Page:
Learners attending the FIA’s Advanced Installer beta course, ahead of the first ‘official’ course on 26th June, have been awarded their certificates making them the first candidates to achieve a qualification in Fire Detection and Alarm Installation from the FIA.
In order to achieve the qualification, learners took and passed the necessary four modules of the qualification pathway starting with the Foundation, Health & Safety at Work, Environmental units and then progressing onto the Advanced Installer unit. Together all four of these units make up the qualification.
Some learners have taken and passed all four units, whilst others had used their prior achievements to demonstrate ‘recognised prior learning’, demonstrating two ways of obtaining the full qualification. ‘Recognised prior learning’ only applies to the Health & Safety and Environmental units, where a valid Health & Safety assessment may be a suitable replacement for taking the Health & Safety unit.
“These delegates have come here today and shown that they have the knowledge, following the course, to become qualified at this high level,” said Ian Moore, CEO of the FIA. “It’s great to see such a range of individuals, some having recognized prior learning and some not, achieving our first qualification as a fire detection and alarm advanced installer.”
The FIA holds a long history of providing training to the sector; last year training nearly 5,000 delegates but had never offered nationally recognised qualifications. The certificates awarded to learners on the beta course represent a huge leap forward for the FIA and the professionalism of the industry as a whole. It is the culmination of 8 years of hard work by the FIA team with a significant investment and we believe will be recognised as the benchmark of performance for the fire industry.
“Competence is a much-banded word in recent times. Due to the Regulatory Reform (Fire Safety) Order 2005 – key legislation for fire safety in England and Wales – ‘competence’ is required by law. More recently, competence at every stage is a strong theme within Dame Judith Hackitt’s review and recommendations of change following the Grenfell Tower tragedy. It has always been the FIA’s view that competence is achieved through professional training and experience; the problem however has been defining competence and these new qualifications do exactly that in this particular field of fire detection and alarm,” commented Ian Moore, CEO of the FIA.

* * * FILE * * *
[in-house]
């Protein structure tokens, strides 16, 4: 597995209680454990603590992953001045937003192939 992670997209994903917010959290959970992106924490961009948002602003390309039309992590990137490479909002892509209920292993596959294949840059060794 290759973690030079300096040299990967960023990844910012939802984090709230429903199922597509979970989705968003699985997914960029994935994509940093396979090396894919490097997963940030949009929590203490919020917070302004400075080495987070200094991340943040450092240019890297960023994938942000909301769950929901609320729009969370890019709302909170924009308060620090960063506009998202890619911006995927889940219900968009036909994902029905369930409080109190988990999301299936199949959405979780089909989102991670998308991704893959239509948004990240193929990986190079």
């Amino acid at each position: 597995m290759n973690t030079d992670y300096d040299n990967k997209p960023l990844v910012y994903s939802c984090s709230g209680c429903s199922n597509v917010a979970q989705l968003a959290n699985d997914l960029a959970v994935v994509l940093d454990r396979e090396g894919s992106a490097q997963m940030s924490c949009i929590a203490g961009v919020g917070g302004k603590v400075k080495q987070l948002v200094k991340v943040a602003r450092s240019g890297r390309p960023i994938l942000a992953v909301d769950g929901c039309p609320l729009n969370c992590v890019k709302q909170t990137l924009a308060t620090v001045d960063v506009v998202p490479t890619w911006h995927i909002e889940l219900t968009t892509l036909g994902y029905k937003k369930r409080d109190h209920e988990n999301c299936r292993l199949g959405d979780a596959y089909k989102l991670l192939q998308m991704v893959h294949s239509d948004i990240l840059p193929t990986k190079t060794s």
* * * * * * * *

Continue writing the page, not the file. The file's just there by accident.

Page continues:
In addition, the European Standard EN 16763, ‘Services for Fire Safety and Security Systems’ introduced in 2017, specifies the minimum level of engineering education for those working on fire detection and alarm systems as a Level 3 on the Qualifications Curriculum Framework (QCF) or Level 4 on the European Qualifications Framework (EQF). The idea for the Standard was to ensure that those working on the systems had a good level of knowledge and understanding of the systems they were working on; this is mandated in many European countries.
Ian Moore continues, “I truly believe that this is a major step forward in showing our industry as professionals and also that we are proactive in servicing industry needs. The timing could not be any better following reviews and recommendations about ‘raising the bar’.
“We are doing our bit following companies some 8 years ago asking the FIA for qualifications for fire detection and alarm engineers; they wanted a robust and formalised education system for their technicians to offer the highest skilled technicians in the marketplace and we hope that all other sectors within the fire safety world do the same.
“Congratulations to our first successful candidates!”
The qualification courses in Installation and Maintenance are available to book now.